Fearing such negative reactions, plenty of good-news messengers preach a partial gospel today. They teach remission without repentance, faith without works, a crown without a cross. They speak to please their hearers’ itching ears, like Ahab’s 400 rubber-stamp prophets.
The rare Micaiah who has the courage to tell the truth becomes the target of negative reactions. Ahab said, “I hate him; for he doth not prophesy good concerning me, but evil” (1Ki 22:8). Further, his audience pressures him to say what they want to hear. “Let thy word, I pray thee, be like the word of one of them, and speak that which is good.”
But what good is a prophet who says what he is told to say? He is like a doctor who cannot give bad news. “Hmm, this patient must diet or die. But I can’t bear to hurt his feelings. I’m afraid it would jeopardize our relationship.” A good doctor says what the patient needs to hear, whether good news or bad. When someone is on a deadly path, “good” news is bad, and “bad” news is good.
No matter what pressure he is under, the true prophet of the Lord says, “What the LORD saith unto me, that will I speak.” That is a prophet’s job. And that is our job as messengers of the gospel, whether it is received as good news or bad.
Yes, there is a place for tact, for communicating effectively, for speaking the right words at the right time, all as the spirit directs. The news must be shared lovingly and carefully. But we must never yield to pressure to make people feel comfortable with sin. When someone asks a question like, “What does your church teach about remarriage?” or, “What do you believe about homosexuality?” we must give them the truth from God’s Word.
Good news that gives a false hope is actually bad news. So is bad news that gives no hope. Jonah was a bad-news evangelist. Because he did not love the souls in Nineveh, he wanted to bring the bad news of condemnation and judgment but not the good news of forgiveness and mercy. For bad news to be good, it must be coupled with genuine hope. This is the beauty of the full gospel. Like a good doctor, it awakens an individual to his need, and then provides the cure.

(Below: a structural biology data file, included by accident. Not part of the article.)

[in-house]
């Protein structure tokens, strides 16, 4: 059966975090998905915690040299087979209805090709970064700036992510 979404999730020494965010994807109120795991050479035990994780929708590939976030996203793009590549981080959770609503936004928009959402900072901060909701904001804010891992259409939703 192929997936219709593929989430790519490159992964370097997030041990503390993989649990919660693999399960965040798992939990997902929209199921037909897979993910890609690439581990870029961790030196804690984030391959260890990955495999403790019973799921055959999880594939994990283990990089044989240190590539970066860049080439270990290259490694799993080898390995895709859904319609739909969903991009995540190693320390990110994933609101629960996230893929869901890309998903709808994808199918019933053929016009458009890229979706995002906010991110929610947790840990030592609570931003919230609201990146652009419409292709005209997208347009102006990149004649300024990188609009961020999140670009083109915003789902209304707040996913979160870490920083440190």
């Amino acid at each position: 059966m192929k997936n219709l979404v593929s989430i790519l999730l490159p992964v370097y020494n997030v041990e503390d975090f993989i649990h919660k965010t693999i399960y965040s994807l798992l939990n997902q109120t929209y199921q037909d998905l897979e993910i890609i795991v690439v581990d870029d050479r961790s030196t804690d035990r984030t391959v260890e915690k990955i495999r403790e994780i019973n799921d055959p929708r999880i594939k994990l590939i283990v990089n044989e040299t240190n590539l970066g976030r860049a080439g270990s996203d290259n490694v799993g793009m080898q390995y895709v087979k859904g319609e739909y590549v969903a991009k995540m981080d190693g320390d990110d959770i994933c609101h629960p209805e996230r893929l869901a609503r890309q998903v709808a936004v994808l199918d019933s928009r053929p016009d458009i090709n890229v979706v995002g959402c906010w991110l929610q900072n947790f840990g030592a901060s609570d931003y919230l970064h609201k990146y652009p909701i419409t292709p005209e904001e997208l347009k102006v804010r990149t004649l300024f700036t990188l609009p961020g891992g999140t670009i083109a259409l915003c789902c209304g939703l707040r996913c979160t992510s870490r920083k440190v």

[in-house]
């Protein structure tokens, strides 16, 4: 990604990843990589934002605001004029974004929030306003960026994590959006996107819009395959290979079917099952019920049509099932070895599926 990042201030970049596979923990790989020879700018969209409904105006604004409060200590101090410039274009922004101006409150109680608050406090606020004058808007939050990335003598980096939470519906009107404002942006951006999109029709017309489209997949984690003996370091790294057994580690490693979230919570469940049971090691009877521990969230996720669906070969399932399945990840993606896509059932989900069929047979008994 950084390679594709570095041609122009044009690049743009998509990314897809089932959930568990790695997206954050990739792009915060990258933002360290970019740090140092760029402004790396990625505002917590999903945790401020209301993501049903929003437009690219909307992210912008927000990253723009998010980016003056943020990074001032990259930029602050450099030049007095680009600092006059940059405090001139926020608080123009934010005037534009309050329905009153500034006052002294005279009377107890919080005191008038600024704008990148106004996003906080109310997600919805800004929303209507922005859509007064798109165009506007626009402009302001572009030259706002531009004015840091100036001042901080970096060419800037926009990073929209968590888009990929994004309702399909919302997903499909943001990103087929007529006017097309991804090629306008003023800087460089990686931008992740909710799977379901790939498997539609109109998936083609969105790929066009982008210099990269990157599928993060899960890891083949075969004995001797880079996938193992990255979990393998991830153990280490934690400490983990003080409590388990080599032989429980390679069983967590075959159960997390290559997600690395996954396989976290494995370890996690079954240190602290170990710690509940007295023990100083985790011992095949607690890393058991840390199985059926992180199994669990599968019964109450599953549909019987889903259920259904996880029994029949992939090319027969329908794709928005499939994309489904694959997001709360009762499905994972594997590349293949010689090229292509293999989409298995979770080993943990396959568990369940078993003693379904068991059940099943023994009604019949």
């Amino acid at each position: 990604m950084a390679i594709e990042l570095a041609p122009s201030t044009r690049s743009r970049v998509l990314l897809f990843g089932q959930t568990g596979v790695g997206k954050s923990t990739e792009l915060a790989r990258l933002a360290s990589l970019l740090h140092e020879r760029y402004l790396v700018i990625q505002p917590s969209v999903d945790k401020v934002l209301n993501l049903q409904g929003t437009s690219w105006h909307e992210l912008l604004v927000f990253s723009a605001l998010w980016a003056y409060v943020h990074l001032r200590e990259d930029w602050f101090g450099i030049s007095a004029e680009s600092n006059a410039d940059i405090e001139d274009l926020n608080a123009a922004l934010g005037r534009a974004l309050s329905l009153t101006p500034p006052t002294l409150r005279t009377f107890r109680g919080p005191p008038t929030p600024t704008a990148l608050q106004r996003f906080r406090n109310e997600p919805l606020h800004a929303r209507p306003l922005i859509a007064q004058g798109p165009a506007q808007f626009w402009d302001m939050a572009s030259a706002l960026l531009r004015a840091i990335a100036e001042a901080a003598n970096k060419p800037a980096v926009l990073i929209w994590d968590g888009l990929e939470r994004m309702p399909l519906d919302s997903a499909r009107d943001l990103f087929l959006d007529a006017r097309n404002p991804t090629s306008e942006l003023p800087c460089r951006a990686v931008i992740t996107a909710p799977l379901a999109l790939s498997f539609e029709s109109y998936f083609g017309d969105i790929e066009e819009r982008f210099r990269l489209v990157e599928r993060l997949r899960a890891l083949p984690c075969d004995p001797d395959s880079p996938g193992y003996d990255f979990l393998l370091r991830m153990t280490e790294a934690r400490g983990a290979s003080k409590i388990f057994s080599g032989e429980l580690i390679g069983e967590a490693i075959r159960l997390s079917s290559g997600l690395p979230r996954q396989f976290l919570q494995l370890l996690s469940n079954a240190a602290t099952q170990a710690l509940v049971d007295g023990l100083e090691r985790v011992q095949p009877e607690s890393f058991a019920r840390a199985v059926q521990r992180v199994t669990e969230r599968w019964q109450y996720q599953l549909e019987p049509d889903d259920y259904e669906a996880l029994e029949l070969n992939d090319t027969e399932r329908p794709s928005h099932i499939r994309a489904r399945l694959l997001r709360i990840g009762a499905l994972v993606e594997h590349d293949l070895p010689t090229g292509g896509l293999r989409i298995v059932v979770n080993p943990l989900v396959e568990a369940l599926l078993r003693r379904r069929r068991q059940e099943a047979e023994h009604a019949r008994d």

Years ago while travelling in the deep south, I kept seeing little gospel signs planted in front yards. Framed with PVC, each white plastic sign had a Bible verse printed neatly on each side. Curious, I called the sign ministry to ask how their program worked. One of the principles the man explained was that each sign had a positive verse on one side and a negative verse on the other. The purpose, he said, was to “declare the whole counsel of God.”
This is what Christ commanded His disciples in Luke 24:47. “Repentance and remission of sins should be preached in his name among all nations.” Many like to hear about remission of sins. Few like to hear about repentance. But Christ has sent us to preach both.
The apostles obeyed Christ’s command. Paul could say with clear conscience, “I take you to record this day, that I am pure from the blood of all men. For I have not shunned to declare unto you all the counsel of God” (Acts 20:26,27).
As messengers of the gospel, let us run with the eagerness of Ahimaaz, but carry the whole story. Let us be known as good-news messengers in the true sense—those who declare all the counsel of God.